Sick sinus syndrome


The diagnosis of sick sinus syndrome starts from history taking about signs and symptoms, reviewing the medical history, physical examination, and further investigation can be confirmed by the following tests:

  • Electrocardiogram (ECG or EKG). The heart’s electrical activity is assessed using this test. Legs and chest are equipped with sensors (electrodes). The sensors are connected to a computer by wires, which displays or prints the results. The rate of heartbeat can be determined via an ECG. In order to ascertain whether sick sinus syndrome is present, the doctor might examine signal patterns.
  • Holter monitor. Wearing this portable ECG device throughout the day is possible for up to a day. For 24 to 72 hours, the heart’s activity is automatically recorded. A person who wears a monitor may additionally record their symptoms in a diary.
  • Event recorder. This portable ECG device should be worn for up to 30 days, or until you have symptoms or an abnormal heartbeat. Typically, when symptoms appear, you have to press the button.
  • Other monitors. Smart watches and other personal gadgets provide electrocardiogram monitoring. Find out if this is a possibility for you by speaking with your doctor.
  • Implantable loop recorder. This tiny ECG device is inserted into the chest just beneath the skin. It is used to continuously and repeatedly monitor the electrical activity of the heart, especially in those who rarely sometimes experience symptoms.
  • Electrophysiologic (EP) testing. An EP study test is scarcely used to determine sick sinus syndrome. It might be carried out, nonetheless, to examine the sinus node’s operation and the heart’s other electrical characteristics.

Thin, flexible wires with electrode tips are run into blood vessels to various locations within the heart during an EP examination. The electrodes can map the distribution of electrical signals throughout the heart once they are in place.

When the heart is beating irregularly, sick sinus syndrome symptoms such as lightheadedness, shortness of breath, and fainting, happen. On the day of the appointment, you might not be experiencing any symptoms.


Treatment for sick sinuses syndrome aims to reduce or eliminate symptoms.
Among the possible treatments for sick sinus syndrome are:

  • Routine checkups
  • Medications
  • Catheter procedures
  • Implanting a device through surgery to keep the heartbeat regular (pacemaker)

Your doctor may normally advise routine checks to monitor your condition if you don’t have any symptoms. The majority of those with symptoms require surgery to install a device that keeps a normal heartbeat (pacemaker).


Some drugs, such as those prescribed for heart disease or high blood pressure, may impair sinus node function. Your doctor will probably review the medications you have already taken and may decide to change them or prescribe new ones. It may be necessary to use medications to stop or slow down rapid heartbeats.

If sick sinus syndrome is accompanied with atrial fibrillation or other abnormal heart rhythms linked to stroke, blood-thinners (anticoagulants) such as warfarin, dabigatran, or others may be administered.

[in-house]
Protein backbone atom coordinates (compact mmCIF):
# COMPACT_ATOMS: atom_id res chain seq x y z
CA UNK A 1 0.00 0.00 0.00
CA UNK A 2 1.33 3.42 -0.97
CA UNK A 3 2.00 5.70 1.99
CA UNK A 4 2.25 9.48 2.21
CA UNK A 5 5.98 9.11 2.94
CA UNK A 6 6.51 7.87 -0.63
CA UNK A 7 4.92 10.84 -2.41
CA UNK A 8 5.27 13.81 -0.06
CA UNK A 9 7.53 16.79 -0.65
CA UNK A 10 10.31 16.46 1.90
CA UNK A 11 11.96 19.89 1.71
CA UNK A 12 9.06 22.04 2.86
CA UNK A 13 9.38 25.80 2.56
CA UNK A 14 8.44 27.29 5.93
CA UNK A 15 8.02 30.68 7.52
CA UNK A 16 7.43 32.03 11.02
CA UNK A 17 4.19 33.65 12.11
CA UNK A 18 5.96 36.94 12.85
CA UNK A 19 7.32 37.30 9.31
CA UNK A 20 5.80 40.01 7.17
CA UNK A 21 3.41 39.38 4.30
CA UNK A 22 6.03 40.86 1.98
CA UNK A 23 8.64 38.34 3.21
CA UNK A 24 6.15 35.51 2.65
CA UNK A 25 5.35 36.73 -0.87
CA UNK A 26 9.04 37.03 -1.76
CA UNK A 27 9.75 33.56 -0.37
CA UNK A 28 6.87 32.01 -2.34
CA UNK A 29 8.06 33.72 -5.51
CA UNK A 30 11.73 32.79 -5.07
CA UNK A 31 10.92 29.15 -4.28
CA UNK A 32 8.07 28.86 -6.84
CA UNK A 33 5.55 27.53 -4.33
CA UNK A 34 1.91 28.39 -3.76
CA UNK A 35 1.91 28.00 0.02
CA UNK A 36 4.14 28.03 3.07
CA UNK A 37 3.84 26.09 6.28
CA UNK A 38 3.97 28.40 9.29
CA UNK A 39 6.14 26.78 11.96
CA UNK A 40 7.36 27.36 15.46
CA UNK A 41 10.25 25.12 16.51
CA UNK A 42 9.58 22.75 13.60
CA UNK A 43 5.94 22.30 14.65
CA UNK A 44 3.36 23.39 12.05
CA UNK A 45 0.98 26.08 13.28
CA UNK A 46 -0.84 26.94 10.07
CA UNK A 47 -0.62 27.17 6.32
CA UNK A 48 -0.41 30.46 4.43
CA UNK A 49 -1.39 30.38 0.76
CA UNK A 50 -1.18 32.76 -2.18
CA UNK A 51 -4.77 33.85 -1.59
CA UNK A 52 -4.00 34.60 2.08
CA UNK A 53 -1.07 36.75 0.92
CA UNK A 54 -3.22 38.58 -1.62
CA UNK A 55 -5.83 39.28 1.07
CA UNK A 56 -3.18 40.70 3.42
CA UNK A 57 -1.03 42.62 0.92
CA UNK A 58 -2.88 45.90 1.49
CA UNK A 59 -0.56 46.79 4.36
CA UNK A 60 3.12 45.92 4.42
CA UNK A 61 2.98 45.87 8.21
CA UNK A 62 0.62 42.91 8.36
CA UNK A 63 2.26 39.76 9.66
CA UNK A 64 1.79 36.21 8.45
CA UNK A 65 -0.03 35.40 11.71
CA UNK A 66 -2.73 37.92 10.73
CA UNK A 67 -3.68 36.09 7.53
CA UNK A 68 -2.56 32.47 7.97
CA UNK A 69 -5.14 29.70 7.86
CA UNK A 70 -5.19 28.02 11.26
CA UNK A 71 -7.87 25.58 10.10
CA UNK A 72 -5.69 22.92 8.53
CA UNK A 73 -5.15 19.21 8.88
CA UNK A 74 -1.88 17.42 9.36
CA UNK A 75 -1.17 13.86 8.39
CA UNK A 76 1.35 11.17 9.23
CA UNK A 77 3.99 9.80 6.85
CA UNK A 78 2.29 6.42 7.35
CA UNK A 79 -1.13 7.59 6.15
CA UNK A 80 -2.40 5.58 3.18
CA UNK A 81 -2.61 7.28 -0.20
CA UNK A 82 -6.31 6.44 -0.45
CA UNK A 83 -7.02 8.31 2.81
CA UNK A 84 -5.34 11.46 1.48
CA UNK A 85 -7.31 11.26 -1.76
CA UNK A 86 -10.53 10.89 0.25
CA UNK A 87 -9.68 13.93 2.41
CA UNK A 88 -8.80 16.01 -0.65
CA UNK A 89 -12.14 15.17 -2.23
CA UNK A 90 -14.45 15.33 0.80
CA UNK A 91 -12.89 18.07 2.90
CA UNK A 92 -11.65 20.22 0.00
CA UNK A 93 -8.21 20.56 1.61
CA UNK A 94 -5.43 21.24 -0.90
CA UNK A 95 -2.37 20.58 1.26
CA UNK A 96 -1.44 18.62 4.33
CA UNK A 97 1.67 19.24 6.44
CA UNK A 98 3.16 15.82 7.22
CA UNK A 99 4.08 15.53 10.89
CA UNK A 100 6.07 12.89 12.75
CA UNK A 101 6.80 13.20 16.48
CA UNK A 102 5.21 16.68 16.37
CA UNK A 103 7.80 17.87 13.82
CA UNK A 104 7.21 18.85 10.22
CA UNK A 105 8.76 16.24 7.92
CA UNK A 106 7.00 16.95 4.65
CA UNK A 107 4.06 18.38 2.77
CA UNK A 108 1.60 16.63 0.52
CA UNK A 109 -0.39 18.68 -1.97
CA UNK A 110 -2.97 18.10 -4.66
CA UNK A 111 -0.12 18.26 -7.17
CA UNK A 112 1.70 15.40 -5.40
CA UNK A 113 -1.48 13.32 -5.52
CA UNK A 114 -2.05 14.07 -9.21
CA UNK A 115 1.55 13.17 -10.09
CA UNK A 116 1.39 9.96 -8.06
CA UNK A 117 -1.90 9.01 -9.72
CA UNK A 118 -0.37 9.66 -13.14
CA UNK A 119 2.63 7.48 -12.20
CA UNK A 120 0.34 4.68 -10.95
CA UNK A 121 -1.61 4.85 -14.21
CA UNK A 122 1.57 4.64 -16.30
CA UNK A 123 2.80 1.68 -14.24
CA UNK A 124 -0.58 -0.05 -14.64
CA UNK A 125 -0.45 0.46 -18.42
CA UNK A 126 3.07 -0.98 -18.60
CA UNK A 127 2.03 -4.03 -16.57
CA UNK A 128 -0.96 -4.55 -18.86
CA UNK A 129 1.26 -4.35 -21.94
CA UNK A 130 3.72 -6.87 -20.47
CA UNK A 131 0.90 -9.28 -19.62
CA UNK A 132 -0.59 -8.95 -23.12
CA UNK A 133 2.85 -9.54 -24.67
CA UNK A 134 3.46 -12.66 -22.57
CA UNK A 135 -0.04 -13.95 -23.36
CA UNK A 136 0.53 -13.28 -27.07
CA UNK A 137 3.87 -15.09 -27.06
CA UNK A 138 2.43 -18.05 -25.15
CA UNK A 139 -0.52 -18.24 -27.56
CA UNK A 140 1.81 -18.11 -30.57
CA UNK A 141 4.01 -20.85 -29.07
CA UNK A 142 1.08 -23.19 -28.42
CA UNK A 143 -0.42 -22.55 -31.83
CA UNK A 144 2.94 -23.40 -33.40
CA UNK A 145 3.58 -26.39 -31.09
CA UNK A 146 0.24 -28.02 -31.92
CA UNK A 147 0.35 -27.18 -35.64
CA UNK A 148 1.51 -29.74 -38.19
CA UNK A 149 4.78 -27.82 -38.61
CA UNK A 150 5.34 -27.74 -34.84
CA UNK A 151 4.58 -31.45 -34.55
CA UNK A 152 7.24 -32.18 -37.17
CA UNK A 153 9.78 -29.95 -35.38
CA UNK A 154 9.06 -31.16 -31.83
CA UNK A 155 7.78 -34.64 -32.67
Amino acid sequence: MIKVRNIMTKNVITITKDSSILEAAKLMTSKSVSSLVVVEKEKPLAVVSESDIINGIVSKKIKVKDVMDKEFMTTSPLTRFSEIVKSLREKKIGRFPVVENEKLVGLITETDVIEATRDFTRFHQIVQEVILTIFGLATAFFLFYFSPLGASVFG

Surgeries or other procedures

Most sick sinus syndrome patients eventually require a permanent device to regulate their heart rhythm (pacemaker). A pacemaker is a tiny, battery-operated device that is inserted through a small incision near the collarbone. To maintain the heart beating consistently, the pacemaker stimulates (paces) it as necessary.

The choice to implant a pacemaker if sick sinus syndrome symptoms are mild or uncommon will be depended on the ECG findings, your general health, and the possibility of more serious issues.

The kind of irregular heart rhythm you have will determine the type of pacemaker you require. Various pacemaker types include:

  • Single chamber pacemaker. This kind often sends electrical impulses to the heart’s right lower chamber (ventricle).
  • Dual chamber pacemaker. This type paces the right atrium separately from the right lower cardiac chamber (ventricle). Dual-chamber pacemakers are beneficial for the majority of patients with sick sinus syndrome.
  • Biventricular pacemaker. Cardiovascular resynchronization treatment, commonly known as biventricular pacing, is used to treat patients with heart failure and irregular heartbeats. The right and left ventricles of the heart are stimulated by this kind of pacemaker to increase the heart’s efficiency.

After receiving a pacemaker, if your heart rate is still irregular, you may need medication, or a catheter-based surgery called cardiac ablation to regulate or control it. In order to block bad impulses and reestablish a regular heartbeat, cardiac ablation uses heat or cold energy to form microscopic scars inside the heart. Most frequently, catheters—thin, flexible tubes—that are put through veins or arteries are used. Ablation is occasionally carried out during cardiac surgery. Pacemaker users frequently undergo AV node ablation, a form of cardiac ablation, to manage their rapid heartbeats.